New schools on Georgia’s worst-performing list

Aug. 22, 2018 -- Atlanta: Macon County School System Superintendent Marc Maynor (right) tells the Georgia Board of Education that he and his school board don't want to participate in the state board's "turnaround" program.

Credit: Ty Tagami

Credit: Ty Tagami

Aug. 22, 2018 -- Atlanta: Macon County School System Superintendent Marc Maynor (right) tells the Georgia Board of Education that he and his school board don't want to participate in the state board's "turnaround" program.

The latest list of Georgia’s worst-performing schools held steady at 104, with some new names added and some old ones, including the only one in Clayton County, dropping off the list.

“We are excited about the fact that we do not have a school on the Turnaround Eligible Schools list,” Clayton schools chief Morcease Beasley said. “We are proud to stand alongside Gwinnett and Cobb among the six largest school districts in the state with this distinction.”

The other big districts — DeKalb and Fulton counties and Atlanta — still have listed schools, although Atlanta has three fewer than last year, with 13, and DeKalb has two fewer, at 14. Fulton added a school, and now has nine on the list.

To get there, schools must consistently perform in the bottom 5 percent on the Georgia Department of Education's school report card, known as the College and Career Ready Performance Index, which was released Monday. The latest report card downplays standardized test scores compared with prior years, but is still about 80 percent derived from them.

The Governor's Office of Student Achievement assembles the turnaround list based on performance over three years. It's been as long as 153 schools. To escape listing this year, schools had to score over an average 55.3 points on the 100-point CCRPI.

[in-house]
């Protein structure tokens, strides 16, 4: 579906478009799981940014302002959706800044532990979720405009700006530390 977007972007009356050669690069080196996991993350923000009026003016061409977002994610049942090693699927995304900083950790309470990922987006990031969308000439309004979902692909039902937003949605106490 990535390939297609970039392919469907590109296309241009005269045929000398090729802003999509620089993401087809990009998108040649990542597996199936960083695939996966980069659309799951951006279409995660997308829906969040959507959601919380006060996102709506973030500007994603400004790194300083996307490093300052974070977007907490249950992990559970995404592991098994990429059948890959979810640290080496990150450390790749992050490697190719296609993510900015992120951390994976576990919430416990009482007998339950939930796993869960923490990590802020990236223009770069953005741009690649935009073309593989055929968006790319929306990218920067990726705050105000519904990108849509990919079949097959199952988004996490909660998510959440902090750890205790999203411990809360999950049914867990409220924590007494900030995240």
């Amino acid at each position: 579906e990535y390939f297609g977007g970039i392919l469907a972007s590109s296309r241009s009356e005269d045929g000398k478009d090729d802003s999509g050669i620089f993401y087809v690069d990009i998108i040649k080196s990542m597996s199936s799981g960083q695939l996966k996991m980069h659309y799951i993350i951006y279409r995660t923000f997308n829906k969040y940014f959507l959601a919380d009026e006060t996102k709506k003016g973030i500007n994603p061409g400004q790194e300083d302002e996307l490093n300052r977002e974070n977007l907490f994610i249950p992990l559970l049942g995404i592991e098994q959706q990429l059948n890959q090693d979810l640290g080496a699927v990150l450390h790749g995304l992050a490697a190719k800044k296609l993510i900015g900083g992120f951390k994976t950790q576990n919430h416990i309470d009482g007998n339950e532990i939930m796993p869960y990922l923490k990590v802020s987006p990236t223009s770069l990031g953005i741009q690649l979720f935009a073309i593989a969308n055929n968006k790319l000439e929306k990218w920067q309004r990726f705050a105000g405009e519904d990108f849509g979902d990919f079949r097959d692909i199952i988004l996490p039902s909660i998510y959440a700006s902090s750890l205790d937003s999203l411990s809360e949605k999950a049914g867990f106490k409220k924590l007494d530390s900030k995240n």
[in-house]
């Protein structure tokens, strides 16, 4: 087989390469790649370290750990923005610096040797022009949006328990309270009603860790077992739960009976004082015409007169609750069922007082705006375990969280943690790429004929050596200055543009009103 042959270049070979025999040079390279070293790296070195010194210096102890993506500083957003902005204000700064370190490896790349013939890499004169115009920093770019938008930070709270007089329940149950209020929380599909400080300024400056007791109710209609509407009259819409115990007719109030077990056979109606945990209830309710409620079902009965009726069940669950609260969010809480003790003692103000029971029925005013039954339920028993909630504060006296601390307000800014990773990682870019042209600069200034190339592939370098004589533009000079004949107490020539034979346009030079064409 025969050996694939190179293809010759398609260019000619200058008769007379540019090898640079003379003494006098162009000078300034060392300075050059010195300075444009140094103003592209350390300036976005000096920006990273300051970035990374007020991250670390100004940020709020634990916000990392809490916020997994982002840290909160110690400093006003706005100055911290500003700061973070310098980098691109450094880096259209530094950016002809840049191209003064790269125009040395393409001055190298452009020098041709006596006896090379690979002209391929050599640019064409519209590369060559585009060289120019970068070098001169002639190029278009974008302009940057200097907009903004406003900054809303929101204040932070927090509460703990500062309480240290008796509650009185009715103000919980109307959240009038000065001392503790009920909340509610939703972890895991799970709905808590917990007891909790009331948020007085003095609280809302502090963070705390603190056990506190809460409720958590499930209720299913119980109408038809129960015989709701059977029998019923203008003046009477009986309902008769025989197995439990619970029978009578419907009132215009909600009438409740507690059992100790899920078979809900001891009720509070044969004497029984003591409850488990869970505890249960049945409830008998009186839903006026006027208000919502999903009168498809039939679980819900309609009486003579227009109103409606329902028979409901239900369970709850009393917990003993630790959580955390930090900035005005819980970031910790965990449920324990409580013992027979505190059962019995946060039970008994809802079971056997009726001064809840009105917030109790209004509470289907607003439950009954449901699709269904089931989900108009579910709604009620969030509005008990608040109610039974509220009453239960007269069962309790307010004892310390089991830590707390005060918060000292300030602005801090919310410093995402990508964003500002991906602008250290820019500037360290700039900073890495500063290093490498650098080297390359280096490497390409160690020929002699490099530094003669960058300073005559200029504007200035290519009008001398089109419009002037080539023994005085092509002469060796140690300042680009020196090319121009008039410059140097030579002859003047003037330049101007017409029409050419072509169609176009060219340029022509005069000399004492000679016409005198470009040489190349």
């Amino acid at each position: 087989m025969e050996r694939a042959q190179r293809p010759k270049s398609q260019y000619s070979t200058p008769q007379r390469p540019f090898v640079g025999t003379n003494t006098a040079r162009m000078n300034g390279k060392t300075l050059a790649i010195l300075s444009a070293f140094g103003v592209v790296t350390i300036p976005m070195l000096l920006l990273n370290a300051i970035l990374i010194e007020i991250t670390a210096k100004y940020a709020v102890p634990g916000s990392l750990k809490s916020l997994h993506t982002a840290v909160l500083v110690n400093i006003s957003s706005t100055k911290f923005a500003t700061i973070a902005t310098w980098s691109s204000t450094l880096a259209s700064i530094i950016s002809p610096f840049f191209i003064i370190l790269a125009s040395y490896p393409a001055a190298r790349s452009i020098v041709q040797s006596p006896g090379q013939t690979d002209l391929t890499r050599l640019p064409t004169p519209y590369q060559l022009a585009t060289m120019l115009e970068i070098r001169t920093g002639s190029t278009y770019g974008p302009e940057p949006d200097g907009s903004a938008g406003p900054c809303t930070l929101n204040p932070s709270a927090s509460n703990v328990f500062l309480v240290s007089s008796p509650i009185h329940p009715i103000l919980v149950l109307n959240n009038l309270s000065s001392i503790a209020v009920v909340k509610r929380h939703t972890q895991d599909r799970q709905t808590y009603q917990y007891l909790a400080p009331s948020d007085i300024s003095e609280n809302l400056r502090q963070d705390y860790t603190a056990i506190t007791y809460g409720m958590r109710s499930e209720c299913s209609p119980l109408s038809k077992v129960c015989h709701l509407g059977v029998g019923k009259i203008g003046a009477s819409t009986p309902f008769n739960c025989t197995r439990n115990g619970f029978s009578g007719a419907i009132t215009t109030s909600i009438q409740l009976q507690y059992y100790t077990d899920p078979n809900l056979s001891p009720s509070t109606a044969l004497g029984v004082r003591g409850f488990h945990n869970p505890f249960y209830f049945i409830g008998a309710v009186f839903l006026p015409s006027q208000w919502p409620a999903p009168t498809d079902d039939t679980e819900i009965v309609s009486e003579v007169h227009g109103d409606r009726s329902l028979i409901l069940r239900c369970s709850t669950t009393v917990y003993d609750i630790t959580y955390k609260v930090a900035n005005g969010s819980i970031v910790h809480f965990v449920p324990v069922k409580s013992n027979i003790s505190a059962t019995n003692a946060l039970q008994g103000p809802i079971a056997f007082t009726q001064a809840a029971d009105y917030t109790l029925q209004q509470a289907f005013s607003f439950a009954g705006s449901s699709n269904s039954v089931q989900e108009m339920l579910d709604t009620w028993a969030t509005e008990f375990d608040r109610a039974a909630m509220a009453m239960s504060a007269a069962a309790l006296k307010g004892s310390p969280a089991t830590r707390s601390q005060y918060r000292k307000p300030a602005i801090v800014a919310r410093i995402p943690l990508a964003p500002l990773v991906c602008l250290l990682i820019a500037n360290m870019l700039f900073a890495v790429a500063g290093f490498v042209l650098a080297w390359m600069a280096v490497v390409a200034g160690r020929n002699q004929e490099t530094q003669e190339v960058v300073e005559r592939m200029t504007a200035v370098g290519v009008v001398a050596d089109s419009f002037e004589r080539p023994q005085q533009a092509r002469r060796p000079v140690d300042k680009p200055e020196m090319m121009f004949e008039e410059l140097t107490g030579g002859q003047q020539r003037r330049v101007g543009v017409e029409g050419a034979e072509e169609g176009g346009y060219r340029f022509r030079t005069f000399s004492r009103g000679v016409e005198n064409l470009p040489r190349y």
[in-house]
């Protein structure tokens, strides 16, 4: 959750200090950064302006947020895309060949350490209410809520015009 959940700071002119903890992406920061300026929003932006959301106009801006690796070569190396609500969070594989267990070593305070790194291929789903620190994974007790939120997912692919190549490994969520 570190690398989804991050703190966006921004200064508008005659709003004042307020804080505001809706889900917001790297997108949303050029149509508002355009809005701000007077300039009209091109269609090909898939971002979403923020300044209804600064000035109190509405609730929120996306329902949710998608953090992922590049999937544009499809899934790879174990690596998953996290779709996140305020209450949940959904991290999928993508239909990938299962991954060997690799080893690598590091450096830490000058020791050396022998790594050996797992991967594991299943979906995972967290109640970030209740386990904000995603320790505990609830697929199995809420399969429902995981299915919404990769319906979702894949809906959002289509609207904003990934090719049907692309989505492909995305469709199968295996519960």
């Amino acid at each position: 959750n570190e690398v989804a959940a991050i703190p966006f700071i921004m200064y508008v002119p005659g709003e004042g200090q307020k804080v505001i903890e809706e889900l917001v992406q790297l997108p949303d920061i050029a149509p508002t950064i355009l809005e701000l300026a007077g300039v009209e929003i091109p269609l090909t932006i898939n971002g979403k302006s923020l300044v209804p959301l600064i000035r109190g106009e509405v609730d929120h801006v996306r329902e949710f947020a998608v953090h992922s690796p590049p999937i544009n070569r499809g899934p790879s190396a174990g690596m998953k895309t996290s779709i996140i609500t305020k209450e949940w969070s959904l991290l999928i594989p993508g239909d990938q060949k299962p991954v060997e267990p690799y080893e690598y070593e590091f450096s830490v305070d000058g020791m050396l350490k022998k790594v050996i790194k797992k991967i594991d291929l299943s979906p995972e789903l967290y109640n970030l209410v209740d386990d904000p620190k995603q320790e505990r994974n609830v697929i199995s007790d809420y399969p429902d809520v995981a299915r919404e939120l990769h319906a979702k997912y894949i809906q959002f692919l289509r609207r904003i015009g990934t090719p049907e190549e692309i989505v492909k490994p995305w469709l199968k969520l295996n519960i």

The new list contains 62 elementary schools, 26 middle schools and 10 high schools, from 33 of Georgia’s 180 school districts. Those schools could be targeted for “turnaround” plans mandated by the state’s chief turnaround officer, Eric Thomas. Failure to fulfill the plans could lead to consequences including wholesale replacement of teachers and principals and even removal of the schools from school district management.

So far, Thomas and his bosses on the Georgia Board of Education say they only want to work collaboratively, and only with school districts that invite them in, though they say that may not always be the case. Some school leaders in metro Atlanta and beyond have pushed back gently, saying they'd rather get their schools off the list on their own.

Thomas has so far named 20 schools that are participating in his turnaround work. He's gradually hired staff and accepted grants and partnerships to provide additional services, such as health screenings and nutritional improvements of school menus.

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